Jun 28 2017

Looking Back: The Rediscovery of the Tuccamirgan, Johan Philip Case Pipe


The bowl of the Tuccamirgan pipe.

(In anticipation of our Farmers’ Market’s upcoming History Day on July 9, we are sharing a few tales about the historic Case-Dvoor Farmstead we thought you might find interesting. This story is also part of HLT’s 20 Stories for 20 Years, where we share, through words, images and audio, information about HLT and the places we all love in the Hunterdon County area.)

First of two parts.

In the mid-1730s, Johan Philip Case arrived in the Flemington area from Germany, purchasing and farming the land that is now home to the Hunterdon Land Trust. Case was able to settle here thanks to the help of the chief of a local Native American village, Tuccamirgan. The two became great friends, and to honor that bond, the chief one day gave Case a pipe.

The pipe became a treasured artifact in the Case family, handed down from generation to generation until it was given to the Hunterdon County Historical Society in 1925.

Ninety-two years later, that pipe was giving Patricia Millen a massive headache.

Millen had been hearing about the pipe periodically since first taking the job of executive director of HCHS two years ago. But on this fateful January day in 2017, talk of the pipe seemed to be on the lips of quite a few people as she fielded phone calls and an inquiry from a researcher about it. No particular reason, sometimes coincidence works that way.

But there was one problem: The pipe had been missing for several years. (Exactly when is a matter of question.) It’s the rarest of occurrences for an organization with a massive collection of books, papers, artifacts, photographs and files – but it happened.

“I had such a headache when I went home that day because I couldn’t stop thinking about it,” Millen said. “I was getting obsessed.”

The next day, Millen channeled her inner-Sherlock Holmes. A key clue was uncovered by librarian Pam Robinson when she discovered a vertical file with a letter and two newspaper articles from the 1920s about the pipe. The letter mentioned the pipe was actually a pipe bowl without a stem. Millen figured she had touched every box in the Hiram E. Deats collection – named after the HCHS’s librarian from 1891 until his death in 1963 — multiple times, except for one box she had found in an upstairs cupboard labeled “Fish Spears Found in Salem County.”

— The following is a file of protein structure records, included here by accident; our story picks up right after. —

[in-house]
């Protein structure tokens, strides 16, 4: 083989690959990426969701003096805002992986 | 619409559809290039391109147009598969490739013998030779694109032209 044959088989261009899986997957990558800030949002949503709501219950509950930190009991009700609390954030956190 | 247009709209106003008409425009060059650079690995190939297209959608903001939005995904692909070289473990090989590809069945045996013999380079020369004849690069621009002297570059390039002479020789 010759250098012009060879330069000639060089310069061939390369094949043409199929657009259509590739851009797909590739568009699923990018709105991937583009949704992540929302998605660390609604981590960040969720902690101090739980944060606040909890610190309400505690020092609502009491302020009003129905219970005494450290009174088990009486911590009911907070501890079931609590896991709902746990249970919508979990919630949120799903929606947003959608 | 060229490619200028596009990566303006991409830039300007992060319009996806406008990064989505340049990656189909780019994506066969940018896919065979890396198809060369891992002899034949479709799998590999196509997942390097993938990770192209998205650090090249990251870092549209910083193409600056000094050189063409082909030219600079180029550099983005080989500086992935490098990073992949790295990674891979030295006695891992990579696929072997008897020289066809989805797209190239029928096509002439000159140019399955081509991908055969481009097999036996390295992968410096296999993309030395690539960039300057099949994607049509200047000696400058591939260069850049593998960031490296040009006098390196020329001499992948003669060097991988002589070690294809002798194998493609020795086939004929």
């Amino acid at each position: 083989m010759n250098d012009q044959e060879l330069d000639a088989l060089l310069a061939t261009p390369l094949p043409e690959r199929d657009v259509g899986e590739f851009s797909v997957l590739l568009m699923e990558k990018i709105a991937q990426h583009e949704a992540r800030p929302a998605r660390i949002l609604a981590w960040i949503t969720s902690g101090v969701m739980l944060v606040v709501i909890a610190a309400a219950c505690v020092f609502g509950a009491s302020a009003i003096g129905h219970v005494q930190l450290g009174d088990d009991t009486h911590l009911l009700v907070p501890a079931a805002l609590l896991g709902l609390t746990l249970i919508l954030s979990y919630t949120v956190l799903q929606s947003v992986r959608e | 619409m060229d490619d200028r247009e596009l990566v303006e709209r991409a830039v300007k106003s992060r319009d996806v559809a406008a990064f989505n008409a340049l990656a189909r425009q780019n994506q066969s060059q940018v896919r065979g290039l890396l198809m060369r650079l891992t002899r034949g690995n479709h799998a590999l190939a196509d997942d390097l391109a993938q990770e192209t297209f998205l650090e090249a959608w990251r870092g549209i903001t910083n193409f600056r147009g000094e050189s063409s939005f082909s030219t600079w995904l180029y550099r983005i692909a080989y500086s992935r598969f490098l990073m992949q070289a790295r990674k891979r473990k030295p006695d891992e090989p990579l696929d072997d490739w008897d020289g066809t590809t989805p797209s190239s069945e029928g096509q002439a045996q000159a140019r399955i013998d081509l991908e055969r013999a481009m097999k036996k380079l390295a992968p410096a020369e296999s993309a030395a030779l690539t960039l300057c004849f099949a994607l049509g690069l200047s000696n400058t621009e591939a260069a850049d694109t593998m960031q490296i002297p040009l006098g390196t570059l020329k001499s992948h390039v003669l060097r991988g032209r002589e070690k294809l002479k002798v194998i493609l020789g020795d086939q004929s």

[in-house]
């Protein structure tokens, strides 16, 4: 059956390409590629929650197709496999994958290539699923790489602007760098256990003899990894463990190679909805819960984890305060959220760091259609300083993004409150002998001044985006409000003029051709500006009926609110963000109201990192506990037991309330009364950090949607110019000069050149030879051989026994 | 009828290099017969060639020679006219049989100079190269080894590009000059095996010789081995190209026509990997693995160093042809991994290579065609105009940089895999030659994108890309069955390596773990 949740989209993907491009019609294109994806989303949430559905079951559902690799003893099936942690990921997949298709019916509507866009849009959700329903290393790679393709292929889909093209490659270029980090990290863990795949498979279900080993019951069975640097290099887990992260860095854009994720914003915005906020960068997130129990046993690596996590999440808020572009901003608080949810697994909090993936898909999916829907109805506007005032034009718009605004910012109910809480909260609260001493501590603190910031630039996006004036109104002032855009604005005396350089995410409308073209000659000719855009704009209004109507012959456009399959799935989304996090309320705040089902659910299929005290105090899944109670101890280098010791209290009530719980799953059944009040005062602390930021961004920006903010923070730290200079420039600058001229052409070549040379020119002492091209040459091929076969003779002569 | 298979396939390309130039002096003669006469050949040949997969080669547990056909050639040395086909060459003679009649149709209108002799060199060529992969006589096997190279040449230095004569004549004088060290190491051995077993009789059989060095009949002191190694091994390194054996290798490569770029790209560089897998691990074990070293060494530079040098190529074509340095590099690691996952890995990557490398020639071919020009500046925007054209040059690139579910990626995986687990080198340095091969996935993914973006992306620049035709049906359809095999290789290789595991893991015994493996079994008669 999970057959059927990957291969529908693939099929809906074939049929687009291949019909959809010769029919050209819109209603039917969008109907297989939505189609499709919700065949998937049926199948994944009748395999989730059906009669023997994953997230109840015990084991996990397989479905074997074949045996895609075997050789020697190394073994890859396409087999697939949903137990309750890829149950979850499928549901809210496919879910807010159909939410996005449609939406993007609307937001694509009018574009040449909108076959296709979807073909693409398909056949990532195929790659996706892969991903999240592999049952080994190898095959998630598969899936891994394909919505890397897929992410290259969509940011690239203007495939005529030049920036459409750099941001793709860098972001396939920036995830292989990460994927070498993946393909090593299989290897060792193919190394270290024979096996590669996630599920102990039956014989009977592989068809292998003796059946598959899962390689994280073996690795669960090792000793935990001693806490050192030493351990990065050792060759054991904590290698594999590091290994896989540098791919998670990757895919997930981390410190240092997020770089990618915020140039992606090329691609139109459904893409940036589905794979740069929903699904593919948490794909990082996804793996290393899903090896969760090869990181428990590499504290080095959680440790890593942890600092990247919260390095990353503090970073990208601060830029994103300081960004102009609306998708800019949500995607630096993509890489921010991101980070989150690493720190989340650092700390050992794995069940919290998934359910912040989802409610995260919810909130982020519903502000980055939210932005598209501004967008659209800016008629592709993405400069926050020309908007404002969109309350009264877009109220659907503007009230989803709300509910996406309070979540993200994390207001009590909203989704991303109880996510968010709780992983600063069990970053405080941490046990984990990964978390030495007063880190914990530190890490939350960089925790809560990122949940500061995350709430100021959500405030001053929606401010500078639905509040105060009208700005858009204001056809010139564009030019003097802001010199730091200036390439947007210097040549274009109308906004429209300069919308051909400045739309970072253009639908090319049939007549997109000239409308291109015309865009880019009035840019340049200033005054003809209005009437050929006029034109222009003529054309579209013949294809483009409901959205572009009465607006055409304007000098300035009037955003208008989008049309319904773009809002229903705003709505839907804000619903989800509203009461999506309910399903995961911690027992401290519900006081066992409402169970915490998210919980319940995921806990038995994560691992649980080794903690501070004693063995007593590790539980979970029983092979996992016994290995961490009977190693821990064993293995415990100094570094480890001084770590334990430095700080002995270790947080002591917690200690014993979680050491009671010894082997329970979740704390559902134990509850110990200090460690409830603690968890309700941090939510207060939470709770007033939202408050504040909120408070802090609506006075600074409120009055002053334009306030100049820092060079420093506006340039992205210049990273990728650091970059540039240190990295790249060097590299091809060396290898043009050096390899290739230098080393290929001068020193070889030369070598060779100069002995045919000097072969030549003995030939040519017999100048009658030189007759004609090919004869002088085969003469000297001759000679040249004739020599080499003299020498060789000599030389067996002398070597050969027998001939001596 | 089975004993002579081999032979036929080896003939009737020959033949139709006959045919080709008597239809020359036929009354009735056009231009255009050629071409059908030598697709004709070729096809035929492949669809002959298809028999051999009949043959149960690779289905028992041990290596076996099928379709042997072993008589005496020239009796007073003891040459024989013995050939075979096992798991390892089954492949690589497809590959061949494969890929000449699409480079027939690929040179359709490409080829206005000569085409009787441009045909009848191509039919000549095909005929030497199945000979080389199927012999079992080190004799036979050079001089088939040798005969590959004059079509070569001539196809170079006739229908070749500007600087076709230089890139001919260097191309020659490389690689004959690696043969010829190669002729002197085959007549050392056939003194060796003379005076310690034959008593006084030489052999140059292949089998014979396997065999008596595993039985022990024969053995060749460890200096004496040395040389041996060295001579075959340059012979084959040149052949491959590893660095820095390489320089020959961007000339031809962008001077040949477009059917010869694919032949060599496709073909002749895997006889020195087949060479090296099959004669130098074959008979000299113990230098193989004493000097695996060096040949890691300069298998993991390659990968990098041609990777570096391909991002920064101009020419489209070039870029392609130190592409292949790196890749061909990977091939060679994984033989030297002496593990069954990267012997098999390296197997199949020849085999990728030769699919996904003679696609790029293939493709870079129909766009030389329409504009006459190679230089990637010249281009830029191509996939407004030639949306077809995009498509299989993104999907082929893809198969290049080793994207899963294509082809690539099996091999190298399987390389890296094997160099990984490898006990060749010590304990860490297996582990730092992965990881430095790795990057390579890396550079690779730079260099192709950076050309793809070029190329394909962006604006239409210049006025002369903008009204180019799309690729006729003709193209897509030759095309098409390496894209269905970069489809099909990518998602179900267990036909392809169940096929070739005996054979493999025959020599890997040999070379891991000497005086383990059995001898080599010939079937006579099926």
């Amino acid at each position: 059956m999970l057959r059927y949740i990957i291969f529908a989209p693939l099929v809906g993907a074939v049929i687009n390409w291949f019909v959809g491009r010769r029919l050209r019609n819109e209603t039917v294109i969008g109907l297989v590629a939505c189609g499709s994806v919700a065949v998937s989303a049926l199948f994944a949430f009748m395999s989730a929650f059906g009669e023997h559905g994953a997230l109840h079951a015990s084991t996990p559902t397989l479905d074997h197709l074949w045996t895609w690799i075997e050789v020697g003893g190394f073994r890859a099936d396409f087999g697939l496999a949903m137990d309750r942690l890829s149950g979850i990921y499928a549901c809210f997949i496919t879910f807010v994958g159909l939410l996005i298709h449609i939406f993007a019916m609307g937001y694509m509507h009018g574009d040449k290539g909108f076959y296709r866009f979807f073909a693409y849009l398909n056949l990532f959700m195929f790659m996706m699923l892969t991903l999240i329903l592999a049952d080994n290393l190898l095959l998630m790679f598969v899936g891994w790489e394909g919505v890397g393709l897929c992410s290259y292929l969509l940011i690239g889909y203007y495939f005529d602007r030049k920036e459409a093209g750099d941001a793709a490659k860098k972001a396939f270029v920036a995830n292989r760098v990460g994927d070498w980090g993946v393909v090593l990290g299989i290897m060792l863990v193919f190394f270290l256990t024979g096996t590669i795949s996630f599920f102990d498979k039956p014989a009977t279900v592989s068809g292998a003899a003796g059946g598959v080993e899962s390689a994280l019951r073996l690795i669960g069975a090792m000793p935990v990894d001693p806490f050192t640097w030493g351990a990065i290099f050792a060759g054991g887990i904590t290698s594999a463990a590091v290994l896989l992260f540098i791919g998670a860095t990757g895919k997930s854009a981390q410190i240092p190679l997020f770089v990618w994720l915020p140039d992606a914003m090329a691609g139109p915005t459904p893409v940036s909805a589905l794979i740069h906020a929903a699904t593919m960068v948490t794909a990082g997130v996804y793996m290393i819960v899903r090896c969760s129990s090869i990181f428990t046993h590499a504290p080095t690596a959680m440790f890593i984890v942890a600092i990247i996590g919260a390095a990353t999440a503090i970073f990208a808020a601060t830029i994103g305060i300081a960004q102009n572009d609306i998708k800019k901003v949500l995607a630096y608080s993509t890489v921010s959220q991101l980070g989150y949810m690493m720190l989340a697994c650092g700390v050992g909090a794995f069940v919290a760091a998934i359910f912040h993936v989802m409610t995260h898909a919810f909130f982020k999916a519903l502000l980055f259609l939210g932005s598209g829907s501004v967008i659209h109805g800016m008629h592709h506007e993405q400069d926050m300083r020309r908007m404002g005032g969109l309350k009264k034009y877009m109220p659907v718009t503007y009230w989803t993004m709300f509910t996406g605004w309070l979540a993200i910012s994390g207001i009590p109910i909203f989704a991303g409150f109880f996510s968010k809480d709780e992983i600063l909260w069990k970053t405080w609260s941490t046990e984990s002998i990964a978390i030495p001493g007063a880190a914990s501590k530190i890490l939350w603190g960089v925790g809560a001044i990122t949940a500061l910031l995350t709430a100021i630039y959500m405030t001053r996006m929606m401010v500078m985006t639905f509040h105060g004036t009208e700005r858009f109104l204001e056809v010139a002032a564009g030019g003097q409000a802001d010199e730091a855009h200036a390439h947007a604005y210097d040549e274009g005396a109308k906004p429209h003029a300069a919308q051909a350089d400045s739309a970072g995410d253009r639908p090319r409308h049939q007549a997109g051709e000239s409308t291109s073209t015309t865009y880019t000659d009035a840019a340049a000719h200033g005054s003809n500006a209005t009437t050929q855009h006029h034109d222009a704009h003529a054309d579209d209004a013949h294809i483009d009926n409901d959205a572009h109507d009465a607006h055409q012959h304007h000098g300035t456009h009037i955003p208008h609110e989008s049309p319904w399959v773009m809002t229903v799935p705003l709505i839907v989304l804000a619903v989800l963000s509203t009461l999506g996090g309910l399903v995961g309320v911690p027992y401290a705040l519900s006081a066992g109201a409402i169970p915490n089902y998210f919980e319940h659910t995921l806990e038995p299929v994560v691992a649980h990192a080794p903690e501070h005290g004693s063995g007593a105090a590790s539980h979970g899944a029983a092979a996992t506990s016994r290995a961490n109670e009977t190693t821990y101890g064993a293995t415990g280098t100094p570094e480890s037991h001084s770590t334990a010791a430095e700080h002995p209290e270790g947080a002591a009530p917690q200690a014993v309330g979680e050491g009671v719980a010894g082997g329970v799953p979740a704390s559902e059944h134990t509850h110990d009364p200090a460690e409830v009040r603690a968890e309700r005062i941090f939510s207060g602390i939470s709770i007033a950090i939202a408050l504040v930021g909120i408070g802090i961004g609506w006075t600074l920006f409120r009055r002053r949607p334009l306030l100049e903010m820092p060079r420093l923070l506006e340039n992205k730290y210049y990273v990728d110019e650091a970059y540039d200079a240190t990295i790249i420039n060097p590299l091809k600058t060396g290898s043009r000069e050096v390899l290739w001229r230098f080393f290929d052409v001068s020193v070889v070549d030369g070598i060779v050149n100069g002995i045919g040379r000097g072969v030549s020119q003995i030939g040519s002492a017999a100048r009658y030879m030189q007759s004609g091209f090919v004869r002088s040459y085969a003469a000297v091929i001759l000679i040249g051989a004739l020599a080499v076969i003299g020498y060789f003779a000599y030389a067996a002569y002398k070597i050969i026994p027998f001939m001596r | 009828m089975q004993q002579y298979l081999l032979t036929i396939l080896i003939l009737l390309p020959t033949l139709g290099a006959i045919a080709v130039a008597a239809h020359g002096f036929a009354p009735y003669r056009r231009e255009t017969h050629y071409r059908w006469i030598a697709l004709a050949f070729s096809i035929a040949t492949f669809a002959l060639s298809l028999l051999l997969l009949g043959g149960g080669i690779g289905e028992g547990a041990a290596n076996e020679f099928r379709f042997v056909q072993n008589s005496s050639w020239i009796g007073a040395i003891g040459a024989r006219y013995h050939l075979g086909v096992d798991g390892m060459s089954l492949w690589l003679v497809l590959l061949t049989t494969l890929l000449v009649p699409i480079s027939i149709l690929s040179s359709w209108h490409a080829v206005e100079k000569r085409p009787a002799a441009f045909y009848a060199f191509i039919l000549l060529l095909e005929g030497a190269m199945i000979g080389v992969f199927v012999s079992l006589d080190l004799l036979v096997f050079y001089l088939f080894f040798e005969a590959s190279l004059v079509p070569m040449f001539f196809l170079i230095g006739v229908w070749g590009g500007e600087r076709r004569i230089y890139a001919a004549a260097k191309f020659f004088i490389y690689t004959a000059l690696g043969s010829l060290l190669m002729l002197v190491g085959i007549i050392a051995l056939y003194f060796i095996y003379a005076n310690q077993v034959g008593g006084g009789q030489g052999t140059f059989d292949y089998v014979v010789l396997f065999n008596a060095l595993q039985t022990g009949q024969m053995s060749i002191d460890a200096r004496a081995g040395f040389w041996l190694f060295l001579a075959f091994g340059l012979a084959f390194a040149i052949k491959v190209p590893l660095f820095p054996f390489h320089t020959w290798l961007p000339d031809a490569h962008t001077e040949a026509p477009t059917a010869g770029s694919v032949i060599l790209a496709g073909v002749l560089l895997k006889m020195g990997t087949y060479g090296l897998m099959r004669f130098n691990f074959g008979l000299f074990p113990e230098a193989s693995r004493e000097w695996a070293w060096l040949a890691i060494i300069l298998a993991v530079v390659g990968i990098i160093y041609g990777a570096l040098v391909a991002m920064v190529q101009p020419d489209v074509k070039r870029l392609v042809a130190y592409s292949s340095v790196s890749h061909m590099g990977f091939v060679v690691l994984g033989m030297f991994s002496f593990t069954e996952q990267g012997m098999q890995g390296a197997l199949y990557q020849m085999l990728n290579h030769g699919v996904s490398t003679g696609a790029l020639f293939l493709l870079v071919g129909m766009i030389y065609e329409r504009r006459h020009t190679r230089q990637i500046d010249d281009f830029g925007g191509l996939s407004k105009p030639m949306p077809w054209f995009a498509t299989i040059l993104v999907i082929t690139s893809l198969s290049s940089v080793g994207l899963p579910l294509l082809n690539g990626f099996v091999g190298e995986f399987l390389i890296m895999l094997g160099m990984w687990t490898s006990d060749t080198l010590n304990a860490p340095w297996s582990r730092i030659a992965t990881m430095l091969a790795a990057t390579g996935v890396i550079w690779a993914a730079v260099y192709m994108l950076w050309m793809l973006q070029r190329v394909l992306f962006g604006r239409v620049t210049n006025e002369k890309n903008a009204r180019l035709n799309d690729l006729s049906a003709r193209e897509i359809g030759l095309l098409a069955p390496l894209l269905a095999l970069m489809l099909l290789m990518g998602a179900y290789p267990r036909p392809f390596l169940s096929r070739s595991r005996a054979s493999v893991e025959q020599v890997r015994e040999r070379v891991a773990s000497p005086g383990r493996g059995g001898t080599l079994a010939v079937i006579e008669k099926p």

“I had handled the box when I was first hired, but set it aside because I wanted someone else to look at the spear points,” she said. Millen rushed to the box, opened it, and unrolled a crumpled old newspaper. “I put my hands on it and said ‘Oh my God, this has to be the pipe bowl.”

Hunterdon Land Trust, who now owns and stewards the farmstead that Case established, was excited to hear of the pipe bowl’s rediscovery.

“It’s an incredible artifact, but beyond that, the pipe is a symbol of the early influences that shaped local landscapes,” said Patricia Ruby, executive director of Hunterdon Land Trust. “It’s a reminder that many lived here before us, and we are responsible for caring for this land to ensure it can support future generations.”

A Most Unusual Piece

The pipe’s base.

The Tuccamirgan pipe is a particular form now known as a “Monitor” or platform pipe, named by Native American researcher George A. West, because the shape reminded him of the famous Civil War ironclad. The base of the pipe bowl is three inches long and the bowl itself is three inches high, and is made from soapstone or, more formally, steatite. These types of pipes are generally believed to date from the Middle Woodland period, roughly A.D 410-1180.

“This means that the pipe would have been quite old by the time Tuccamirgan acquired it,” said Dr. Richard Veit, who teaches anthropology and is chair of the History and Anthropology Department at Monmouth University.

The pipe’s base bears a startling resemblance to a fish, but Dr. Veit thinks this might be accidental. “I believe the two holes were drilled through it, perhaps to suspend feathers. One broke the pipe – the mouth, and the other looks like an eye. The notches around the bowl are also unusual.”

Dr. Veit said all this raises a number of interesting questions: Was it made more than a thousand years ago and then found and used in the historic period? Did people at different times try to improve the pipe by cutting the notches around the bowl and drill the two holes through the far end? Was the pipe handed down for centuries among Native Americans before Chief Tuccamirgan presented it to Case?

(This article is adapted from an article that appeared in the Hunterdon County Historical Society Newsletter, Summer 2017)


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